How Videos Boost Your Small Business Marketing

Do you know that Google owns YouTube? You probably do. Google owns lots of things and is buying and creating more things every day.

Google has a simple business goal: to take over the world. And one small part of achieving that goal is to make YouTube videos ubiquitous. If you help Google achieve this goal, you’ll be rewarded with SEO cred that boosts your small business website’s search rankings.

Here’s a process you can follow for making videos that help your small business marketing efforts:

  • Create YouTube videos that are relevant to your brand and offerings. Make them short and interesting– 90 seconds is plenty of time.
  • Write video descriptions that contain your desired search keywords.
  • Embed these videos in your website, such as in blog posts or on product pages. A great example is on Steve Yastrow’s page for his Ditch the Pitch sales training methodology.
  • Write short, interesting content to surround the video. Again, make sure to include your keywords.
  • Frequently update your site with new videos, so Google sees that you are creating fresh, relevant content for website visitors.

I follow this process with my small business clients, and we see significant success with our organic search traffic. Give it a try!

 

Marketing Podcast: SEO Roundtable

Dave Weatherholt handed me the reins to talk about search engine optimization (SEO) during this month’s “Getting Down to Business” radio show. I was joined by fellow SEO expert Steve Volz of Alaska Search Marketing.

In this 30-minute podcast, learn some of the basics of SEO like:

  • The history of search engines
  • What does it mean to get “blacklisted?”
  • Search engine optimization tips you can start using today
  • Criteria for choosing a SEO provider

Listen or download below:

SEO Roundtable

Download the SEO Roundtable MP3 file here. (17.5 MB)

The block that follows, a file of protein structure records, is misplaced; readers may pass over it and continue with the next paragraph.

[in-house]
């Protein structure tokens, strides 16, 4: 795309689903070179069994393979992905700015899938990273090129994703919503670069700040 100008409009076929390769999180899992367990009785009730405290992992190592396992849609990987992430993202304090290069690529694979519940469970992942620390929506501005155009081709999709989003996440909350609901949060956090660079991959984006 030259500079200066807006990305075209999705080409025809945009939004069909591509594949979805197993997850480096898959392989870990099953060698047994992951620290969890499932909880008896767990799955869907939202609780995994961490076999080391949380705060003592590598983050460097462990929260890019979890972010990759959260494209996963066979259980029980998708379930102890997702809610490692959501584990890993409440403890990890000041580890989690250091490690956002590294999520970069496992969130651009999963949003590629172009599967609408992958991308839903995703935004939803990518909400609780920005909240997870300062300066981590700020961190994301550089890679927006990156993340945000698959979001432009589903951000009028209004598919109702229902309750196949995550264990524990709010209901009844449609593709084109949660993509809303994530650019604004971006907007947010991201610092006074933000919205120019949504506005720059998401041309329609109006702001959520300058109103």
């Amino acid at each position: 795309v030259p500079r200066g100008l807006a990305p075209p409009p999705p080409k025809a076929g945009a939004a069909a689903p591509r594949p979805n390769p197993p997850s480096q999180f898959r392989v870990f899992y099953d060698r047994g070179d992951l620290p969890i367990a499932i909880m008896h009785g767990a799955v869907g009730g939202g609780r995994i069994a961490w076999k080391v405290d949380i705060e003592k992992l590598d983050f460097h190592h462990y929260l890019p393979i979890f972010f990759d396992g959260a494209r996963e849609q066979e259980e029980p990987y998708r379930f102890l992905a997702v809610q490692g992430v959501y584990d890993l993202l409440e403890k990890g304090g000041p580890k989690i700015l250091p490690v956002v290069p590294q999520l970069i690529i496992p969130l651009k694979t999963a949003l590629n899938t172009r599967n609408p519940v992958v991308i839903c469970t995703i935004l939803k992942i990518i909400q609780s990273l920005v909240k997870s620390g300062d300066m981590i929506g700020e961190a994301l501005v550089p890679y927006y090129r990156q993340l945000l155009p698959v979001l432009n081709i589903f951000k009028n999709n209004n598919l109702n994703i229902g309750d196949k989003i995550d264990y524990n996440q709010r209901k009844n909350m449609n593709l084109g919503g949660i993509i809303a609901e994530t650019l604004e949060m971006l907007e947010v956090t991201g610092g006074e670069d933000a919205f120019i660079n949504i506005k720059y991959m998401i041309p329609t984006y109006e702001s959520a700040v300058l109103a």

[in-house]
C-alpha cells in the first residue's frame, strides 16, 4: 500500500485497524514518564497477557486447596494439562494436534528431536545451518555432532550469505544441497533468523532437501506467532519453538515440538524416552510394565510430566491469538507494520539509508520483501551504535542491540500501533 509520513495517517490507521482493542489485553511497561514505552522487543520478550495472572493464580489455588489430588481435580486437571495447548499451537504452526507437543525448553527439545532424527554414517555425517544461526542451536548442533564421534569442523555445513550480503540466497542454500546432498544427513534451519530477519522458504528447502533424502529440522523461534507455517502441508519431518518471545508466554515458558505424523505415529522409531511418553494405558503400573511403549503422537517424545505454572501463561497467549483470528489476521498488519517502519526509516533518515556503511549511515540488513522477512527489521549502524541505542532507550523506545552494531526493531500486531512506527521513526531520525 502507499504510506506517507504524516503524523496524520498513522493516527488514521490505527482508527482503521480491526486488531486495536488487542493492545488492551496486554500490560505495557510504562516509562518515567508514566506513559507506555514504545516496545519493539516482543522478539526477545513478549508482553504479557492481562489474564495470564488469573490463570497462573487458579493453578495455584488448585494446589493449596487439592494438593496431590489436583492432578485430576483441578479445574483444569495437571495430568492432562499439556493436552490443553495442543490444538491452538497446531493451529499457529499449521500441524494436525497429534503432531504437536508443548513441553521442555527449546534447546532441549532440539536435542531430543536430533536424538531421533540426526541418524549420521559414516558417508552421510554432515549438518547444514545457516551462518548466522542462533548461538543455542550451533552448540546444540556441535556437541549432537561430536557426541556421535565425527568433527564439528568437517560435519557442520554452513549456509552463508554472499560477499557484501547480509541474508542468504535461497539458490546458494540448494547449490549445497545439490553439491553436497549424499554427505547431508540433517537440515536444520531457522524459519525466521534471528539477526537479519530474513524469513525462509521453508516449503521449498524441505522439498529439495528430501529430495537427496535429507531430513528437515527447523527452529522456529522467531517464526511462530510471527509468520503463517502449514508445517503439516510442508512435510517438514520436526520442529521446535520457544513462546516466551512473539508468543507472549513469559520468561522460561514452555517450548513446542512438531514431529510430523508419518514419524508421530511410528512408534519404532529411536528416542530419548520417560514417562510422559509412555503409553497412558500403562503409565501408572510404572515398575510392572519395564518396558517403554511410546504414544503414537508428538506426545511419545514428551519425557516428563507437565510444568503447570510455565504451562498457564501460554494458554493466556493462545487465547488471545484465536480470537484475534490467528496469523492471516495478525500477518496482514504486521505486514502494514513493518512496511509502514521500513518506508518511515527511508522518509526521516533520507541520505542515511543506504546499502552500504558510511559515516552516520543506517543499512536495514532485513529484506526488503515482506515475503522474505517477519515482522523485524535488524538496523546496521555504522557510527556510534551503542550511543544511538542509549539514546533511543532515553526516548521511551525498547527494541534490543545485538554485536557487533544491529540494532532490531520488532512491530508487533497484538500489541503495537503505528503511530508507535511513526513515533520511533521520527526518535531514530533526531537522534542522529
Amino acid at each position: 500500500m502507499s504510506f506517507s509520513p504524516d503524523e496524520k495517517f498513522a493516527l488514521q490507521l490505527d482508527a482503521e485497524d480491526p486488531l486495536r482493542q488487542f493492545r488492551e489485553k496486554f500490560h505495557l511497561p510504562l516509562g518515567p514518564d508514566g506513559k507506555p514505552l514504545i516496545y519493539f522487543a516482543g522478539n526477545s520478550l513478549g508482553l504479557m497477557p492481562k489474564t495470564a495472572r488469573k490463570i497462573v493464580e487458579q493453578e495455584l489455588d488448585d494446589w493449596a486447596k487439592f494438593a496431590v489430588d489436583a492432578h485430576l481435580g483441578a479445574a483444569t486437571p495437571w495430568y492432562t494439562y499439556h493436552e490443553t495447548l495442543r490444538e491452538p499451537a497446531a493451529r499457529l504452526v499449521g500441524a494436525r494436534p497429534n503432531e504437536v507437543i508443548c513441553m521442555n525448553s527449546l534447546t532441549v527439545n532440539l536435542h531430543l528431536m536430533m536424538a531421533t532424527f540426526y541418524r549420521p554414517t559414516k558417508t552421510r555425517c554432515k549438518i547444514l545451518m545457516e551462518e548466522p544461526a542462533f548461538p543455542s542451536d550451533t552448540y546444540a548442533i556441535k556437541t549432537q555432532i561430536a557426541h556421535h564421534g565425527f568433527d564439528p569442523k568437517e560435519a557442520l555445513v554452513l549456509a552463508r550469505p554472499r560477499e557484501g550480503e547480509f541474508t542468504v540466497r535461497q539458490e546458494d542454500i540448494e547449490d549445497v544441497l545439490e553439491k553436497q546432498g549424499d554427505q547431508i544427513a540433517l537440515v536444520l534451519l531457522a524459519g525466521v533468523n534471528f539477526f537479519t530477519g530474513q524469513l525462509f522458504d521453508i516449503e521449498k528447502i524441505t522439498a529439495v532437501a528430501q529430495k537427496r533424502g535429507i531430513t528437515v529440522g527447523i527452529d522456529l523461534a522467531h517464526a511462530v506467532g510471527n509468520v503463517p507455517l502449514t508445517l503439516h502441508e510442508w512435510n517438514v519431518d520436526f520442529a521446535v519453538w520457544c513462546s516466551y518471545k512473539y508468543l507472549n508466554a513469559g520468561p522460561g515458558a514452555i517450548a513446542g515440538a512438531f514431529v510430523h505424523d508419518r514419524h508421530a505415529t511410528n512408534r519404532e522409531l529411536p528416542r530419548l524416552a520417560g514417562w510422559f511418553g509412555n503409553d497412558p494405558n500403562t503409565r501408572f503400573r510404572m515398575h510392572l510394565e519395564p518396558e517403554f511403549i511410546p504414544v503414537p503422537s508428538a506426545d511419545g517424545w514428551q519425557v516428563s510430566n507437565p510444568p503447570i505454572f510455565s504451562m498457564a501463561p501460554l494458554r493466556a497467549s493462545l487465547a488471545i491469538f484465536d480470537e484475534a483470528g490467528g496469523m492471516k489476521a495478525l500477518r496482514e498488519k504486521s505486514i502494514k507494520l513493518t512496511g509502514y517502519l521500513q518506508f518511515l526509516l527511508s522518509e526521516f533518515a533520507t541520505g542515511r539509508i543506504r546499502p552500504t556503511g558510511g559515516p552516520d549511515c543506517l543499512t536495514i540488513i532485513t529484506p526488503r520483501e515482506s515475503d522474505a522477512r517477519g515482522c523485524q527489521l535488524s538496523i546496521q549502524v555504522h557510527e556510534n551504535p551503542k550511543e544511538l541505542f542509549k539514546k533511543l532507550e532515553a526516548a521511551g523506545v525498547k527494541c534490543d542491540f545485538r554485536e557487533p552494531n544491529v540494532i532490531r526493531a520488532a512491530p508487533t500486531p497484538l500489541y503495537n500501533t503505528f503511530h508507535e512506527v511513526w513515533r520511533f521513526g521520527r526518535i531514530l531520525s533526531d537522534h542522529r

This segment first aired during “Getting Down to Business” on Alaska’s Fox News Talk 1020.

Google says, “Tag, you’re it!”

This article highlights the importance of html tags to Search Engine Optimization (SEO). This may seem technical and dry, but it could make the difference between a customer finding your site or your competitor’s site.

A tag, among other things, can make text bold, italic or denote it as a heading. How you use tags to style your website is important to search engines like Google.

If you’ve studied SEO, you know how crucial it is to create keywords for each page of your website. The importance of tags is less well-known. All else being equal, Google will pay more attention to text that is in a heading, bold or italicized. It follows that you want to place keywords inside these tags whenever possible.

Here are a list of tags you could consider using on your own site:

  • Heading 1: <h1>
  • Heading 2: <h2>
  • Heading 3: <h3>
  • Bold: <strong>
  • Italic: <em>

Along with bold and italics, I use Heading 1 (h1) and Heading 2 (h2) for my SEO. You can style them just as you would any other text.

Observe:

h1: Small Business Marketing

h2: Zoo in a Jungle Marketing uncages small business potential.

I only use two levels of headings because the more headings you use, the less important Google will consider them.

A word of caution to those of you eagerly making plans to pepper your pages with headings and emphasis: don’t overdo it! Only use headings sparingly and when appropriate. Heading 1 is fine to use as the title of your page, but Google will ignore your site if you enclose an entire paragraph in an h1 tag. And your human readers may flee if you insist on bolding and italicizing every little thing (after all, the point of SEO is to get actual people to visit your site).

Having trouble? No worries. Feel free to email me with any questions at amanda@zooinajungle.com.

Stuck on Search Engine Optimization?

Sometimes optimizing your website for keywords can feel stifling. For instance, how many times can a person put “tax accountant” on a web page before looking ridiculous? (I’m not sure, but the About.com article certainly pushes it, don’t you think?) Fortunately, there is a way to vary your terms and still get placed in search engines – and it’s free.

Google’s free keyword tool will end your SEO writer’s block. Although the tool is designed to provide keywords for you AdWords account, it can help you with so much more. Using the keyword tool, you can learn: